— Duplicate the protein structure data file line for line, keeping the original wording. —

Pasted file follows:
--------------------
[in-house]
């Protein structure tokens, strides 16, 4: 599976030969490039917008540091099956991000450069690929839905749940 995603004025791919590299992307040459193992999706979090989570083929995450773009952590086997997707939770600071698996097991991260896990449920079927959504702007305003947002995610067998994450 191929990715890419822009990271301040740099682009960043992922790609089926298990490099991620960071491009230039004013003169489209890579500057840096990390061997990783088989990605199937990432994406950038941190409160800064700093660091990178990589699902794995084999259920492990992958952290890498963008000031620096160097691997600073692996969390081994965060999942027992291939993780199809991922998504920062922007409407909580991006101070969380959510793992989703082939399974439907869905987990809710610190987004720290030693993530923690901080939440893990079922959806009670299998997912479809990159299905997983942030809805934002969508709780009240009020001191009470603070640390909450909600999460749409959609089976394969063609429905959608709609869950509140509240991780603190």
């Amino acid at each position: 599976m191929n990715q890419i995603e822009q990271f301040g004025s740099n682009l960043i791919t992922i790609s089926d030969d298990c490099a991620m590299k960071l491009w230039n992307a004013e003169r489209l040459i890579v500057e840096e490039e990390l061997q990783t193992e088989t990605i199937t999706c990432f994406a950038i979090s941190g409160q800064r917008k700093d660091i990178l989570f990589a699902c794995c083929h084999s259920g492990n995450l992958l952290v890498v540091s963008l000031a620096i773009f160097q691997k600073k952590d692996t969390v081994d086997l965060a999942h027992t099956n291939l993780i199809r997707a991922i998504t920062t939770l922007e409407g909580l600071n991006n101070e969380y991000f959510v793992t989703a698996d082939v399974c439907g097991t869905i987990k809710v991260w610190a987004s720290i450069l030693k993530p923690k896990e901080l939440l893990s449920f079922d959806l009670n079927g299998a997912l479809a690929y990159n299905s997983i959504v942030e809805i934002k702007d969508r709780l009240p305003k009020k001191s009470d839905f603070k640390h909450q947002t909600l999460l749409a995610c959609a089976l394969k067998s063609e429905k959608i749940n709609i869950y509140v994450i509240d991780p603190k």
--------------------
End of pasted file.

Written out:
[in-house]
């Protein structure tokens, strides 16, 4: 599976030969490039917008540091099956991000450069690929839905749940 995603004025791919590299992307040459193992999706979090989570083929995450773009952590086997997707939770600071698996097991991260896990449920079927959504702007305003947002995610067998994450 191929990715890419822009990271301040740099682009960043992922790609089926298990490099991620960071491009230039004013003169489209890579500057840096990390061997990783088989990605199937990432994406950038941190409160800064700093660091990178990589699902794995084999259920492990992958952290890498963008000031620096160097691997600073692996969390081994965060999942027992291939993780199809991922998504920062922007409407909580991006101070969380959510793992989703082939399974439907869905987990809710610190987004720290030693993530923690901080939440893990079922959806009670299998997912479809990159299905997983942030809805934002969508709780009240009020001191009470603070640390909450909600999460749409959609089976394969063609429905959608709609869950509140509240991780603190």
């Amino acid at each position: 599976m191929n990715q890419i995603e822009q990271f301040g004025s740099n682009l960043i791919t992922i790609s089926d030969d298990c490099a991620m590299k960071l491009w230039n992307a004013e003169r489209l040459i890579v500057e840096e490039e990390l061997q990783t193992e088989t990605i199937t999706c990432f994406a950038i979090s941190g409160q800064r917008k700093d660091i990178l989570f990589a699902c794995c083929h084999s259920g492990n995450l992958l952290v890498v540091s963008l000031a620096i773009f160097q691997k600073k952590d692996t969390v081994d086997l965060a999942h027992t099956n291939l993780i199809r997707a991922i998504t920062t939770l922007e409407g909580l600071n991006n101070e969380y991000f959510v793992t989703a698996d082939v399974c439907g097991t869905i987990k809710v991260w610190a987004s720290i450069l030693k993530p923690k896990e901080l939440l893990s449920f079922d959806l009670n079927g299998a997912l479809a690929y990159n299905s997983i959504v942030e809805i934002k702007d969508r709780l009240p305003k009020k001191s009470d839905f603070k640390h909450q947002t909600l999460l749409a995610c959609a089976l394969k067998s063609e429905k959608i749940n709609i869950y509140v994450i509240d991780p603190k």